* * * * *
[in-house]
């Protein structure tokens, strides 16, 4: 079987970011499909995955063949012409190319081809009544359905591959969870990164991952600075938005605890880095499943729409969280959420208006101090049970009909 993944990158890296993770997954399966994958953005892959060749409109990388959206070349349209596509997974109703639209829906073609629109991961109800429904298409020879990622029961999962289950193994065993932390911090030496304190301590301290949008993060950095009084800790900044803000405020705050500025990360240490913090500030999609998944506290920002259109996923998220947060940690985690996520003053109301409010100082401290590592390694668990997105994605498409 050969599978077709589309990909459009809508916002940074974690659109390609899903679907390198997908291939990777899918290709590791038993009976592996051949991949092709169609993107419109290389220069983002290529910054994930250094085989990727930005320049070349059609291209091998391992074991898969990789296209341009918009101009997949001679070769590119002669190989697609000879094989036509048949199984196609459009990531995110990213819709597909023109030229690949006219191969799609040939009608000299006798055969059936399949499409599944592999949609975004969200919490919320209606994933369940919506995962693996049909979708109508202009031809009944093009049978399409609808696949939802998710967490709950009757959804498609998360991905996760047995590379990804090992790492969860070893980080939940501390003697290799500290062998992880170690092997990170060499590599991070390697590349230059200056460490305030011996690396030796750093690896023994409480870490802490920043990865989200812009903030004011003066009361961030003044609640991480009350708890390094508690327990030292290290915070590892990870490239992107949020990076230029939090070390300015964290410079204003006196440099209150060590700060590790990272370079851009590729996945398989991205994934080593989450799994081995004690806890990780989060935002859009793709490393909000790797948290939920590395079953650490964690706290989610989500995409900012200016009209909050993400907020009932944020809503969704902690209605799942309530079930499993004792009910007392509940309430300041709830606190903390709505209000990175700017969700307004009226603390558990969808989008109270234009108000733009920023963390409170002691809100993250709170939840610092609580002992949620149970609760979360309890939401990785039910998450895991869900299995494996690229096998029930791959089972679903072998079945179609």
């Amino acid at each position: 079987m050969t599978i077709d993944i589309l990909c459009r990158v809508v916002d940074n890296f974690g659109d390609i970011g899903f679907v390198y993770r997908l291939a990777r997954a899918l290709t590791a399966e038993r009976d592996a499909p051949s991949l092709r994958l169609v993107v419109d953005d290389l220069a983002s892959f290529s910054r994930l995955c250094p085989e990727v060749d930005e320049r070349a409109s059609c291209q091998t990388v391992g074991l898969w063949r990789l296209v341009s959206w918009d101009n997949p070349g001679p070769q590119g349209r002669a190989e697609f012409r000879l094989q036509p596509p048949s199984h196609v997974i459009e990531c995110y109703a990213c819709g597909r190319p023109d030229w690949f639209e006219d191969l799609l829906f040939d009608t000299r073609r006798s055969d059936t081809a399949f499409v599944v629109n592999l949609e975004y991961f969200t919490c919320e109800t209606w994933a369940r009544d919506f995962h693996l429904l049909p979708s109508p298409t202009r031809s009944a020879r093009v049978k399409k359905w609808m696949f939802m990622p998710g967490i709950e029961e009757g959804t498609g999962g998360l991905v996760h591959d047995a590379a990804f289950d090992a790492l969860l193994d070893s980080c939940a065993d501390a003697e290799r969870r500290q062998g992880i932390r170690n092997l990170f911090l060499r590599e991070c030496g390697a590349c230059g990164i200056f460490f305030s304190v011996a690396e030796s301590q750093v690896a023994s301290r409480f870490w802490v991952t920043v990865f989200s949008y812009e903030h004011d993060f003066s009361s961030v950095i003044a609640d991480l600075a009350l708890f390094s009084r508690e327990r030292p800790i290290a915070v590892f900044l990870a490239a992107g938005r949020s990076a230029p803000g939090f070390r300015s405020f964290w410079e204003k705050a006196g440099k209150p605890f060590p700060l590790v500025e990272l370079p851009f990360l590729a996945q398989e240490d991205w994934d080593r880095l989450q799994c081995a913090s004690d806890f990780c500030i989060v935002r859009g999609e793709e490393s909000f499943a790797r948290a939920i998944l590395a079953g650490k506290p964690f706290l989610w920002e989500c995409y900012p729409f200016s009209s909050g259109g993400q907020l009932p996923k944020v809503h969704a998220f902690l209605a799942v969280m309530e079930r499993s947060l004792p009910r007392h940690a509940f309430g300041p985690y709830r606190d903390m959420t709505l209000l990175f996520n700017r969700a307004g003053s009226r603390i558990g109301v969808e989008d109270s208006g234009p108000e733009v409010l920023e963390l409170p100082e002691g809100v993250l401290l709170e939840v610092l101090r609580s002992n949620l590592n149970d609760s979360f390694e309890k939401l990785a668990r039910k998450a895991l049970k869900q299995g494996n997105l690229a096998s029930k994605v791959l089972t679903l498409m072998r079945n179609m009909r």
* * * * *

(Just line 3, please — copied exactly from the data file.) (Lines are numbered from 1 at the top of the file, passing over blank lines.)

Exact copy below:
């Amino acid at each position: 079987m050969t599978i077709d993944i589309l990909c459009r990158v809508v916002d940074n890296f974690g659109d390609i970011g899903f679907v390198y993770r997908l291939a990777r997954a899918l290709t590791a399966e038993r009976d592996a499909p051949s991949l092709r994958l169609v993107v419109d953005d290389l220069a983002s892959f290529s910054r994930l995955c250094p085989e990727v060749d930005e320049r070349a409109s059609c291209q091998t990388v391992g074991l898969w063949r990789l296209v341009s959206w918009d101009n997949p070349g001679p070769q590119g349209r002669a190989e697609f012409r000879l094989q036509p596509p048949s199984h196609v997974i459009e990531c995110y109703a990213c819709g597909r190319p023109d030229w690949f639209e006219d191969l799609l829906f040939d009608t000299r073609r006798s055969d059936t081809a399949f499409v599944v629109n592999l949609e975004y991961f969200t919490c919320e109800t209606w994933a369940r009544d919506f995962h693996l429904l049909p979708s109508p298409t202009r031809s009944a020879r093009v049978k399409k359905w609808m696949f939802m990622p998710g967490i709950e029961e009757g959804t498609g999962g998360l991905v996760h591959d047995a590379a990804f289950d090992a790492l969860l193994d070893s980080c939940a065993d501390a003697e290799r969870r500290q062998g992880i932390r170690n092997l990170f911090l060499r590599e991070c030496g390697a590349c230059g990164i200056f460490f305030s304190v011996a690396e030796s301590q750093v690896a023994s301290r409480f870490w802490v991952t920043v990865f989200s949008y812009e903030h004011d993060f003066s009361s961030v950095i003044a609640d991480l600075a009350l708890f390094s009084r508690e327990r030292p800790i290290a915070v590892f900044l990870a490239a992107g938005r949020s990076a230029p803000g939090f070390r300015s405020f964290w410079e204003k705050a006196g440099k209150p605890f060590p700060l590790v500025e990272l370079p851009f990360l590729a996945q398989e240490d991205w994934d080593r880095l989450q799994c081995a913090s004690d806890f990780c500030i989060v935002r859009g999609e793709e490393s909000f499943a790797r948290a939920i998944l590395a079953g650490k506290p964690f706290l989610w920002e989500c995409y900012p729409f200016s009209s909050g259109g993400q907020l009932p996923k944020v809503h969704a998220f902690l209605a799942v969280m309530e079930r499993s947060l004792p009910r007392h940690a509940f309430g300041p985690y709830r606190d903390m959420t709505l209000l990175f996520n700017r969700a307004g003053s009226r603390i558990g109301v969808e989008d109270s208006g234009p108000e733009v409010l920023e963390l409170p100082e002691g809100v993250l401290l709170e939840v610092l101090r609580s002992n949620l590592n149970d609760s979360f390694e309890k939401l990785a668990r039910k998450a895991l049970k869900q299995g494996n997105l690229a096998s029930k994605v791959l089972t679903l498409m072998r079945n179609m009909r």